The Collation

Research and Exploration at the Folger

Posts Categorized: Books

An Italian Naturalist in England

Thank you for your guesses. “Aldrovandus” is indeed the first word of the sentence, “Gesner” is the last one. The whole sentence reads: “Aldrovandus does not take things vp pon trust alltogether so much as Gesner:” This transcription was produced by the amazing “Folger Ward Team,” made up of Folger staff and other volunteers, who are transcribing the complete set of Ward’s diaries.… Continue Reading

The art of dying

a guest post by Eileen Sperry For early modern English Christians, dying was an art form. The bestseller list of the sixteenth and early seventeenth centuries, had there been one, would have been topped by some of the period’s many ars moriendi texts. These treatises, which took hold in England in the late 15th century and remained present through the country’s many doctrinal shifts, were wildly popular.… Continue Reading

Innogen and Ghost Characters

In a humorous post from 2017, web comic creator Mya Gosling mused about the absence of mothers in Shakespeare’s plays. Employing her signature stick-figure style, she presented a series of single-panel comics that put these absent maternal figures back in the picture, showing them as calming, sensible, or protective forces whose intervention may have drastically altered the tragic (or near-tragic) events of the plays.… Continue Reading

Stealing Signs

Thanks to everyone who shared their guesses on last week’s post and congratulations to those of you who guessed correctly! Sermo mirabilis: or the silent language by Charles de La Fin, London, 1693. Folger call number: L174 The mystery image comes from an instruction manual on sign language communication by Charles de La Fin entitled Sermo mirabilis: or the silent language.… Continue Reading

Caught Inky Handed: Fingerprints of Practitioners

Thank you for your suggestions regarding these fingerprints. They are, indeed, the marks of two different fingers with different patterns. I tend to think, like Elizabeth, that they are the marks of a middle finger and an index or a ring finger. The description of the page I wrote last week, which was based only on a photograph taken more than two years ago, turned out not to be entirely correct.… Continue Reading

A Blessing to Booksellers

In her 1616 mother’s advice book, The Mothers Blessing, Puritan author Dorothy Leigh exhorts her readers: “Teach a childe in his youth the trade of his life, and he will not forget it, not depart from it when he is old.” This well-known Bible verse explains the lifelong project of labor for spiritual learning required for the practicing Christian. Leigh’s godly advice applies to her readers at all stages of life as they learn the precepts of faith in youth through their adulthood until their old age when they shall reap the fruit of their spiritual labor in death.… Continue Reading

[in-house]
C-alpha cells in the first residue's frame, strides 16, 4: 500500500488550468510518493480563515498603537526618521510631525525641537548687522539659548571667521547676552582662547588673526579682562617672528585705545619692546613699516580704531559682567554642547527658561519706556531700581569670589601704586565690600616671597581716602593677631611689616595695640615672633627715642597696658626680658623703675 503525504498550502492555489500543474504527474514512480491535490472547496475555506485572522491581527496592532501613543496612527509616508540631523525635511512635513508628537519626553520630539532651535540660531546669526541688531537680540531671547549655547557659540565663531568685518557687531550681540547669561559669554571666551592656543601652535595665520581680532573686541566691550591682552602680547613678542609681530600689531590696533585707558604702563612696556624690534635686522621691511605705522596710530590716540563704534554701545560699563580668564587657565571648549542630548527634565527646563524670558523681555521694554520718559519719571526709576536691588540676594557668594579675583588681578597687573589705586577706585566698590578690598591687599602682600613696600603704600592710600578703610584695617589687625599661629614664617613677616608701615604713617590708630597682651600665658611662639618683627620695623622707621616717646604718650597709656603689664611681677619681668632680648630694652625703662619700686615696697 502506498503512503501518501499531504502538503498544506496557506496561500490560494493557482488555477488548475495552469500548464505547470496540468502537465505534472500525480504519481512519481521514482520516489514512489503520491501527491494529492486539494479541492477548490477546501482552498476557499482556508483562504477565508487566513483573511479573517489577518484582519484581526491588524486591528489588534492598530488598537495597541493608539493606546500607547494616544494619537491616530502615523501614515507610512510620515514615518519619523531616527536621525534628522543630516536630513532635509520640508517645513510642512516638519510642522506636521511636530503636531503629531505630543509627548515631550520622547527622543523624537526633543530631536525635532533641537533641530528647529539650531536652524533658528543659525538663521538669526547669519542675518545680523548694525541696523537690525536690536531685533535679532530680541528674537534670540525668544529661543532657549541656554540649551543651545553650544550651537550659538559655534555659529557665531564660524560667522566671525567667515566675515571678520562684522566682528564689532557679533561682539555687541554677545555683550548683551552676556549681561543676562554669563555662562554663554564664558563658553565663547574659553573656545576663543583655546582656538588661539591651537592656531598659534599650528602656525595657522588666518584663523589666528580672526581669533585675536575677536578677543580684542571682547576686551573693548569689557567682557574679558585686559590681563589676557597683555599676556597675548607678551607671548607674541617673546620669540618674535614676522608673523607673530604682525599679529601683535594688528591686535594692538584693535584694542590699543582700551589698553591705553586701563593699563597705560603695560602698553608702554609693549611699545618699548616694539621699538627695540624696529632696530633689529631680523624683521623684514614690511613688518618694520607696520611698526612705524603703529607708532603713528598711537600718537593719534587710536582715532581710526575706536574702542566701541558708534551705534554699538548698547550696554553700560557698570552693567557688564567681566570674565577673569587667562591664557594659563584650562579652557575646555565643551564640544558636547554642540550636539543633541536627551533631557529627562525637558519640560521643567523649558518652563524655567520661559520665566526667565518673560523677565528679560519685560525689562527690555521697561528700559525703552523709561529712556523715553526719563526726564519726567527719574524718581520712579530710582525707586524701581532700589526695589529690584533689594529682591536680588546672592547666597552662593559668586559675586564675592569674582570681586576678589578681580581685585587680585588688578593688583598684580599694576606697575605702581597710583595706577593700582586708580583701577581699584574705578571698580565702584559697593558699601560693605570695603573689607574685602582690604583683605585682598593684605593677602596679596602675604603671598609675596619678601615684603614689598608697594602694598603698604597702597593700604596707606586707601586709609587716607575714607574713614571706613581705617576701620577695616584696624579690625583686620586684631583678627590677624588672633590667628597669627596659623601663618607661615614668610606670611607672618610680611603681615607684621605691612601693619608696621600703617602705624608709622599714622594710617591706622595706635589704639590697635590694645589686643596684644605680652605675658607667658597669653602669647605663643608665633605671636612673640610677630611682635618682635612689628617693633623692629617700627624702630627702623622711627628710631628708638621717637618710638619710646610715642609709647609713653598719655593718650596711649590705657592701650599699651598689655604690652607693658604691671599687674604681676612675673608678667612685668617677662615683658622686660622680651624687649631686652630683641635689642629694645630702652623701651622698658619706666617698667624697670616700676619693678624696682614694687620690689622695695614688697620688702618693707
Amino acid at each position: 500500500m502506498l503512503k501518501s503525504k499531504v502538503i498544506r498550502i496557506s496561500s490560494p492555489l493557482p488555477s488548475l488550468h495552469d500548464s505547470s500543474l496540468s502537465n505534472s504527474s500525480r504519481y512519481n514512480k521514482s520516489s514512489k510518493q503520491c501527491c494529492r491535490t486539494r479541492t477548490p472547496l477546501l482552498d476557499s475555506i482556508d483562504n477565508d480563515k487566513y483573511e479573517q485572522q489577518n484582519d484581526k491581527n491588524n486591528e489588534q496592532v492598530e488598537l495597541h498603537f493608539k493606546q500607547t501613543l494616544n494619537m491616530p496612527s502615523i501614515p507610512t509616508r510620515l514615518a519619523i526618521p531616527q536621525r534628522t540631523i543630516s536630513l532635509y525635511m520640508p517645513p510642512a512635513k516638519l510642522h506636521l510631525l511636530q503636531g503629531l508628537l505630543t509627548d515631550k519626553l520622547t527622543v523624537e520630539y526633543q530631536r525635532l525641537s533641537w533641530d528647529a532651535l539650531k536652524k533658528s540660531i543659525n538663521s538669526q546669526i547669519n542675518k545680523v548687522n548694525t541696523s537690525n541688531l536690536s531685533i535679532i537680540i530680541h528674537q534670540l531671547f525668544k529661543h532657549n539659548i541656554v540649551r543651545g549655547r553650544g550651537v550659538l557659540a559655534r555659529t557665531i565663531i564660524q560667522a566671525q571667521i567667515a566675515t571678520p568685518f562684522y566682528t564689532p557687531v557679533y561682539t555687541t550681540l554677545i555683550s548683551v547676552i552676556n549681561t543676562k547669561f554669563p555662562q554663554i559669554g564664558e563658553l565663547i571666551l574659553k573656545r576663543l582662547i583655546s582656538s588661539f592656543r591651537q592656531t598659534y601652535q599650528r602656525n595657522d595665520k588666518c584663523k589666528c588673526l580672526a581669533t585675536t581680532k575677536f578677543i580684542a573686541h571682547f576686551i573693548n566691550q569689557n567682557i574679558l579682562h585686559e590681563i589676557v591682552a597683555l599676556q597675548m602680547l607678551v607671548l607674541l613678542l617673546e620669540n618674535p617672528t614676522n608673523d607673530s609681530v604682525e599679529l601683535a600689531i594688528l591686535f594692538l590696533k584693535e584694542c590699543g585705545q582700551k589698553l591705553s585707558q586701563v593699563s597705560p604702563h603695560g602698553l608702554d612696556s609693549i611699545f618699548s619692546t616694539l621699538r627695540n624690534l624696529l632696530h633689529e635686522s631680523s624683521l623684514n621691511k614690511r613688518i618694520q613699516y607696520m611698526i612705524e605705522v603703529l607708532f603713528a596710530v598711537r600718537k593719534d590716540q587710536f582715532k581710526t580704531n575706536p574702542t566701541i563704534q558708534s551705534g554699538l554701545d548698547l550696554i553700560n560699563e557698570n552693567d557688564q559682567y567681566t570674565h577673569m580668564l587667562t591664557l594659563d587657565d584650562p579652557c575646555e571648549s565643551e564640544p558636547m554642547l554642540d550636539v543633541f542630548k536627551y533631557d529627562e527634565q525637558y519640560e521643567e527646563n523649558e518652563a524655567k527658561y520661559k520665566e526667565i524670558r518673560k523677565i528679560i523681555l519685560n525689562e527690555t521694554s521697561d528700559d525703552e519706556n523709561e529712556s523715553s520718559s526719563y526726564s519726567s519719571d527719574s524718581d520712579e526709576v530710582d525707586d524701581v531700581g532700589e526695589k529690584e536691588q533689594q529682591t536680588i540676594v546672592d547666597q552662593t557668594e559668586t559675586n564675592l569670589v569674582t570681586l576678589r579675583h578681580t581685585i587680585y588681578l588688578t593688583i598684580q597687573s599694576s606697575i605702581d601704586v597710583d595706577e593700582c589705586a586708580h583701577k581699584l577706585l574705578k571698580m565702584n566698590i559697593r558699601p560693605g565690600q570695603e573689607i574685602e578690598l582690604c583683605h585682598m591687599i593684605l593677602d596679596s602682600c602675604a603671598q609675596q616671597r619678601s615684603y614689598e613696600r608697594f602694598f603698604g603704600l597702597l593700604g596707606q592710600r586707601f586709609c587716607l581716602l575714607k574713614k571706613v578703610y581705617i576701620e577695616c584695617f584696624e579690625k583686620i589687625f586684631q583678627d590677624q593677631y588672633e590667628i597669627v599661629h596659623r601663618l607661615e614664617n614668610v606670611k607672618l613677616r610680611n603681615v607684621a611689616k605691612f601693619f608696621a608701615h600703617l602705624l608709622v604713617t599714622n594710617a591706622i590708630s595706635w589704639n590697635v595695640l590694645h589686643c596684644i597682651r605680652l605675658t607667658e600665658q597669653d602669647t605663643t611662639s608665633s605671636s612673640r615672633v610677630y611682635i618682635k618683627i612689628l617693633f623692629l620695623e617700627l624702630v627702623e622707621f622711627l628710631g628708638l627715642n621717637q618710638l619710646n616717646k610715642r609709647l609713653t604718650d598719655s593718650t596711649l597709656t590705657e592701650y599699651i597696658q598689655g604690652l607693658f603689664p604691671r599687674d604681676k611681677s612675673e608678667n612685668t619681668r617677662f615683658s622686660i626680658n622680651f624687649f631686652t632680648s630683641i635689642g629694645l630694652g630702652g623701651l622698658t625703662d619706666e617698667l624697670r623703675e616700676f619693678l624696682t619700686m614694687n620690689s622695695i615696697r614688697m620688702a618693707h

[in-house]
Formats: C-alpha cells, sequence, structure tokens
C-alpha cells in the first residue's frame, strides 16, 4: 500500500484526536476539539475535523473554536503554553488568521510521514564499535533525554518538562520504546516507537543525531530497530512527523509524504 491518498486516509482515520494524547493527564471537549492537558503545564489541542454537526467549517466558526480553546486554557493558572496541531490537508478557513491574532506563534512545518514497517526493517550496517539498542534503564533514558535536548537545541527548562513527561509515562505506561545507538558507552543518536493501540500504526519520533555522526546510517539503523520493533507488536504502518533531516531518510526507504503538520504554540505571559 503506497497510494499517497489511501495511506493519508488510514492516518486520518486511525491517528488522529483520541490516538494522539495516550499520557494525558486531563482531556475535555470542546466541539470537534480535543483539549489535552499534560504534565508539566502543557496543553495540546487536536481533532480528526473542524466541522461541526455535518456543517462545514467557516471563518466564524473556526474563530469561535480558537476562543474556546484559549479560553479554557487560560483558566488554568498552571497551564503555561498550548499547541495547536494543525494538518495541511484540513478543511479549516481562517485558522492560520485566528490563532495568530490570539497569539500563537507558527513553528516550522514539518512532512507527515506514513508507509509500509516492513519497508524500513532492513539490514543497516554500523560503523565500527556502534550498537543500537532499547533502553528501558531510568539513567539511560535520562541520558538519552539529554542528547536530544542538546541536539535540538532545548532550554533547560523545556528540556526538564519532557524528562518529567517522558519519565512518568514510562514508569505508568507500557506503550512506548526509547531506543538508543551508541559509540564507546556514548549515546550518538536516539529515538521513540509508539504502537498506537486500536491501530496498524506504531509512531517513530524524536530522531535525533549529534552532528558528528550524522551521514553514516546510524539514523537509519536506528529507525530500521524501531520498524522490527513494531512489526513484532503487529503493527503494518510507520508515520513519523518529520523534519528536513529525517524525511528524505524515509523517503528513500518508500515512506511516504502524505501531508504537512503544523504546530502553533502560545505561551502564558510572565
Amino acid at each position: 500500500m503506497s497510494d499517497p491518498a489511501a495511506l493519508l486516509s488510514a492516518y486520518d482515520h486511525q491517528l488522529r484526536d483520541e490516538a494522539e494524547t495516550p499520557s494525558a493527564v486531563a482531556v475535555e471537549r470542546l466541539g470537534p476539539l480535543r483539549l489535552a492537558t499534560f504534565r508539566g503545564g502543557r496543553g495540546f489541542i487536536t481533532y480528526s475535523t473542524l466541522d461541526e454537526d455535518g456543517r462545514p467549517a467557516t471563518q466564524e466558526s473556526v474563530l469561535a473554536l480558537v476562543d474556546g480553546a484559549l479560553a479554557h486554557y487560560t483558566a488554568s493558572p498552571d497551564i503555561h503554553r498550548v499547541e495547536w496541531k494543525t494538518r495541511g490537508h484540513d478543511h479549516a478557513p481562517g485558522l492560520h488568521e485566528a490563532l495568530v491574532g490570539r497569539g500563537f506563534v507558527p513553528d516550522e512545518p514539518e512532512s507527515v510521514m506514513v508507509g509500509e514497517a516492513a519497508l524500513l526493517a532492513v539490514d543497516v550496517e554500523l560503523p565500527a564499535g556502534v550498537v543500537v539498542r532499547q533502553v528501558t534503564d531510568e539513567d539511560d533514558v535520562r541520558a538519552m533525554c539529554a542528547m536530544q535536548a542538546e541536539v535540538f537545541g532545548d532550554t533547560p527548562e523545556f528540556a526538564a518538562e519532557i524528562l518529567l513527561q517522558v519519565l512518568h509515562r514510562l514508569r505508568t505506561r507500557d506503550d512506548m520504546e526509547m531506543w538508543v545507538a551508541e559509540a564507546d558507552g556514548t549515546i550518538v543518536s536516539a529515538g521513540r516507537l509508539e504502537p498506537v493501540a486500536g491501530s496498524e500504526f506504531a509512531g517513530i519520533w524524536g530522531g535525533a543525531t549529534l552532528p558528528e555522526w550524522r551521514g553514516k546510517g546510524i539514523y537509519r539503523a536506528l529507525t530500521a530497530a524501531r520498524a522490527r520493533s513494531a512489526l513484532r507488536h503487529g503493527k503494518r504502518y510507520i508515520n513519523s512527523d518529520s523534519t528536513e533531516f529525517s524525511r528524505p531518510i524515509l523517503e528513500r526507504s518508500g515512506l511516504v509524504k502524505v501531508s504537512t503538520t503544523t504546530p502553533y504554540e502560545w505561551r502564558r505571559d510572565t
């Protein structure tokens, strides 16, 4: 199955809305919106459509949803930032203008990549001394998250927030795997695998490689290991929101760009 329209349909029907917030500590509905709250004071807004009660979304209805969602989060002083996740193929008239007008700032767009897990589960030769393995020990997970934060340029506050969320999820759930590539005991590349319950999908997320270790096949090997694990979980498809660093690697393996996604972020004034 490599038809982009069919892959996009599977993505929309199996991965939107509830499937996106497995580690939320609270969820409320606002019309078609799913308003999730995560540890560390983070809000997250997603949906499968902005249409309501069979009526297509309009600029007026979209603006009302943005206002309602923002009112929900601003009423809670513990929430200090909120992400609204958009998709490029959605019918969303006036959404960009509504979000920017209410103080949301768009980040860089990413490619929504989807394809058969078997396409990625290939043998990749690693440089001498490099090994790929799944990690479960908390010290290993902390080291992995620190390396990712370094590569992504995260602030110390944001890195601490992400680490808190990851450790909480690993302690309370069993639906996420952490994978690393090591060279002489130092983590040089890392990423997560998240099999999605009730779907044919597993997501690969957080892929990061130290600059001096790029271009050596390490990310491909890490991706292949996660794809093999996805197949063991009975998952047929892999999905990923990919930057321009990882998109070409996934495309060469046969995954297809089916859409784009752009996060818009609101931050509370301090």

Romeo and…

Thanks for our many eagle-eyed readers and your attention to this month’s Crocodile Post. As several folks guessed, this is a French parody of Romeo and Juliet called Roméo et Paquette, published in 1773. This item is a new acquisition, purchased in 2019 from our colleagues at Antiquariat Inlibris in Vienna. As incredible as it may seem, the first translations of Shakespeare’s plays only began to appear in France in the eighteenth century.… Continue Reading

Should we care where Lucy Hutchinson went to church?

A guest post by Crawford Gribben Over the last few years—and with the benefit of my summer Folger fellowship—I’ve been thinking about the network of friends and rivals that had at its centre the puritan theologian, John Owen (1616-83). Owen was one of the most productive writers of the seventeenth century, and the Folger holds one of the largest collections of his work.… Continue Reading

A briefing on brevigraphs, those strange shapes in early printed texts

Most people reading this will know that “&” and “and” mean the same thing. Some will also know that the ampersand’s “&” shape originated from the handwritten word “et” (Latin for “and”). The  “e” and the “t” are combined into a single character, making “&” the best-known example of a brevigraph. Instead of writing out “et cetera” you can simply write “&c.”… Continue Reading

Paper Trades

Thank you for your insightful comments on our Crocodile Mystery, which I enjoyed reading as usual. My heartfelt thanks also to Andrew Hare, Supervisory East Asian Painting Conservator, Freer Gallery of Art and Arthur M. Sackler Gallery, the Smithsonian’s National Museum of Asian Art, for identifying the various papers and prints in the book; and to my Folger colleague Wenqi Han for locating a copy of the book Wan shou sheng dian chu ji: yi bai er shi juan.Continue Reading